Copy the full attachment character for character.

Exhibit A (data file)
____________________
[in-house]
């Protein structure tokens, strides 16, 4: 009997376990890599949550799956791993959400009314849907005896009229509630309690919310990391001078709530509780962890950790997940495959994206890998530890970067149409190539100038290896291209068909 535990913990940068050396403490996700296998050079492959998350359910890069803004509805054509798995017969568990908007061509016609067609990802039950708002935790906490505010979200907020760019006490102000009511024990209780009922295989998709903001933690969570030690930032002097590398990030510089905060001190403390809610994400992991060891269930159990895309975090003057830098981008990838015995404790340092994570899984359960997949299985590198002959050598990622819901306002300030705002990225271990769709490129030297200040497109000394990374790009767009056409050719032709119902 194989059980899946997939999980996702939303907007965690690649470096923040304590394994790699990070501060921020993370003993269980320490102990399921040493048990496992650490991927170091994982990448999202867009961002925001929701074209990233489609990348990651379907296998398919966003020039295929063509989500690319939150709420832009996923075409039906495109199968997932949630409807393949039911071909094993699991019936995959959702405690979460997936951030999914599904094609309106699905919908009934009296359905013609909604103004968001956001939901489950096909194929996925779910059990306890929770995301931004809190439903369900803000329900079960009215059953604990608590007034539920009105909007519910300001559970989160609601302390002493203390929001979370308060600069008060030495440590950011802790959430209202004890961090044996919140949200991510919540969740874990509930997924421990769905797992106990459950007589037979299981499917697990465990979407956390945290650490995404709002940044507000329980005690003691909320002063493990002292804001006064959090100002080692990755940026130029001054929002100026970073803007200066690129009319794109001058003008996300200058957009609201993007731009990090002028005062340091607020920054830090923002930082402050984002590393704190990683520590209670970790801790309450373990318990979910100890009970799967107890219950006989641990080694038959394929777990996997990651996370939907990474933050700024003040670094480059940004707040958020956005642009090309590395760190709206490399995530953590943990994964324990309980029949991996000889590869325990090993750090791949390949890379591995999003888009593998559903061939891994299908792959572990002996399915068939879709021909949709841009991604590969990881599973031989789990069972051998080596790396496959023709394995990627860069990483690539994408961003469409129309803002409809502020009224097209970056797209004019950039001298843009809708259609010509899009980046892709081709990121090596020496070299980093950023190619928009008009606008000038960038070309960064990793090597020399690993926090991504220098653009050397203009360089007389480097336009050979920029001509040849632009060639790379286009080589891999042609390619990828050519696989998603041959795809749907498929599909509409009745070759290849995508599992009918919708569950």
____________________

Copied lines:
[in-house]
């Protein structure tokens, strides 16, 4: 009997376990890599949550799956791993959400009314849907005896009229509630309690919310990391001078709530509780962890950790997940495959994206890998530890970067149409190539100038290896291209068909 535990913990940068050396403490996700296998050079492959998350359910890069803004509805054509798995017969568990908007061509016609067609990802039950708002935790906490505010979200907020760019006490102000009511024990209780009922295989998709903001933690969570030690930032002097590398990030510089905060001190403390809610994400992991060891269930159990895309975090003057830098981008990838015995404790340092994570899984359960997949299985590198002959050598990622819901306002300030705002990225271990769709490129030297200040497109000394990374790009767009056409050719032709119902 194989059980899946997939999980996702939303907007965690690649470096923040304590394994790699990070501060921020993370003993269980320490102990399921040493048990496992650490991927170091994982990448999202867009961002925001929701074209990233489609990348990651379907296998398919966003020039295929063509989500690319939150709420832009996923075409039906495109199968997932949630409807393949039911071909094993699991019936995959959702405690979460997936951030999914599904094609309106699905919908009934009296359905013609909604103004968001956001939901489950096909194929996925779910059990306890929770995301931004809190439903369900803000329900079960009215059953604990608590007034539920009105909007519910300001559970989160609601302390002493203390929001979370308060600069008060030495440590950011802790959430209202004890961090044996919140949200991510919540969740874990509930997924421990769905797992106990459950007589037979299981499917697990465990979407956390945290650490995404709002940044507000329980005690003691909320002063493990002292804001006064959090100002080692990755940026130029001054929002100026970073803007200066690129009319794109001058003008996300200058957009609201993007731009990090002028005062340091607020920054830090923002930082402050984002590393704190990683520590209670970790801790309450373990318990979910100890009970799967107890219950006989641990080694038959394929777990996997990651996370939907990474933050700024003040670094480059940004707040958020956005642009090309590395760190709206490399995530953590943990994964324990309980029949991996000889590869325990090993750090791949390949890379591995999003888009593998559903061939891994299908792959572990002996399915068939879709021909949709841009991604590969990881599973031989789990069972051998080596790396496959023709394995990627860069990483690539994408961003469409129309803002409809502020009224097209970056797209004019950039001298843009809708259609010509899009980046892709081709990121090596020496070299980093950023190619928009008009606008000038960038070309960064990793090597020399690993926090991504220098653009050397203009360089007389480097336009050979920029001509040849632009060639790379286009080589891999042609390619990828050519696989998603041959795809749907498929599909509409009745070759290849995508599992009918919708569950």